Discussing Liberty Station on the Concern Housing website, Mr. Fasano said that neighbors initially opposed the development, but their concerns were allayed once they visited other, similar communities developed by the agency. Additionally, he noted that because the lion’s share of the units are one-bedrooms, the development is not expected to bring too many families with children into the school district. When projects receive low-income housing tax relief, as this one did, there is increased pressure to limit the impact they will have on the local school district, he explained.

The Southampton proposal calls for an estimated 60 units of affordable housing located between County Road 39 and the Hillcrest neighborhood behind the Southampton Full Gospel Church property. Sited on five of the church’s overall 9.48 acres, the development would host affordable units in five two-story apartment buildings. Two of the buildings would have 14 units, two would have 10 units and one would have 12 units.

Concern Housing is seeking a zone change from the Southampton Town Board, looking to move from existing residential zoning to multi-family use and to increase the permitted density to enable 12 units per acre where six are currently permitted.

Early opposition looked askance at the traffic the development might generate. Access through the nearby Hillcrest neighborhood was initially proposed but withdrawn in the face of criticism. New access onto County Road 39 has been proposed. According to Mr. Fasano, a study conducted by the engineering firm Nelson + Pope at Liberty Station found 23 cars leaving the community in the morning during rush hour, and 14 exits from the site on weekday afternoons. “The sites are very low traffic,” the executive director emphasized.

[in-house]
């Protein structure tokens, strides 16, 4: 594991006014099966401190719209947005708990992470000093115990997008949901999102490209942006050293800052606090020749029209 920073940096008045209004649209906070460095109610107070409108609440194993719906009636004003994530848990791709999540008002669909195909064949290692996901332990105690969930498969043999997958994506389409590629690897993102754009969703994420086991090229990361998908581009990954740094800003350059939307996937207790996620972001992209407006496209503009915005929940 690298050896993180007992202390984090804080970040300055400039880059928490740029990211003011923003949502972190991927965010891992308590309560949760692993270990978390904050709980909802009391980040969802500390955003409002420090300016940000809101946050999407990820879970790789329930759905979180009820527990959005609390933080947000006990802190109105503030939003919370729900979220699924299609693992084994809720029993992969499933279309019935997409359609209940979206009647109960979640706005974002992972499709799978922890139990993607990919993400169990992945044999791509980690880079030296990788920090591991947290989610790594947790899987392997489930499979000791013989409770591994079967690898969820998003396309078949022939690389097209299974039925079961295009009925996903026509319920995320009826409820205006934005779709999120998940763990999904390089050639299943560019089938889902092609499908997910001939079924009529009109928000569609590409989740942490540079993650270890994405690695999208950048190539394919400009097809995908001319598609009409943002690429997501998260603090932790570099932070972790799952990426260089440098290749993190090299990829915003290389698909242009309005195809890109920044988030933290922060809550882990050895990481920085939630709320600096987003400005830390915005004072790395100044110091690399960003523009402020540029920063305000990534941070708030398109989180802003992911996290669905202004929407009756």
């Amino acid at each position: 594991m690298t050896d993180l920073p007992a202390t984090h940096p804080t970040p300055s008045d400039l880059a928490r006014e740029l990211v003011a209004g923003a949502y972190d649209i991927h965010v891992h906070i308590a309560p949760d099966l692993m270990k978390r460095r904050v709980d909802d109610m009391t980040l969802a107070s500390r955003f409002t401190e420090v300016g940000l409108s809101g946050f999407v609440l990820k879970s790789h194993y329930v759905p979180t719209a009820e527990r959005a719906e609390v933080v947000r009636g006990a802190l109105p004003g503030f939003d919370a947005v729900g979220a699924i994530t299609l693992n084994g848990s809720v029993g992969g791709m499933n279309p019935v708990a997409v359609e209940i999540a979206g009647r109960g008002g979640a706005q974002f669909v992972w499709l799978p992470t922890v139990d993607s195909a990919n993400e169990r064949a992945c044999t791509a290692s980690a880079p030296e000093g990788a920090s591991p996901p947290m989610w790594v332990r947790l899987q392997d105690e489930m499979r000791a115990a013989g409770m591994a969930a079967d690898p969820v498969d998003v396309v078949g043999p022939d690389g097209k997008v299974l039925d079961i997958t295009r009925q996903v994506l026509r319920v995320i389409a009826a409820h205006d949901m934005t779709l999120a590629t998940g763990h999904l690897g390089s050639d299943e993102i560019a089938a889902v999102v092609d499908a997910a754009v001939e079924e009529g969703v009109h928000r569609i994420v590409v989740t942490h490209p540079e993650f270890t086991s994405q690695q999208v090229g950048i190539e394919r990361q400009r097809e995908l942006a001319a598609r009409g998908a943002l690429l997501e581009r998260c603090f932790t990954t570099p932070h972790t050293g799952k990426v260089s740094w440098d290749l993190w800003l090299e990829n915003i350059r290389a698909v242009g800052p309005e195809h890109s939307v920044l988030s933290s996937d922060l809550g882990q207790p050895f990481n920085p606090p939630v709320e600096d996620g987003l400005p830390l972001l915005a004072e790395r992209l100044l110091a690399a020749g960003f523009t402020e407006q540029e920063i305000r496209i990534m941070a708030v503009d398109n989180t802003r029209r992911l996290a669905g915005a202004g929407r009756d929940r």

In July, the Town Board voted to require Concern to compile a draft environmental impact statement, or DEIS, a voluminous document that analyzes every potential environmental impact a project may have, then offers potential mitigation strategies for them.

Prior to the acceptance of the project sponsor’s DEIS, the State Environmental Quality Review Act requires a municipality to hold what are known as “scoping sessions,” during which members of the public can offer a list of issues they want to see the developer study and solve. The scoping session for the Concern Housing project in Southampton will be held during the Town Board’s regular meeting on Tuesday, September 28, beginning at 6 p.m. The meeting will be held virtually via Zoom.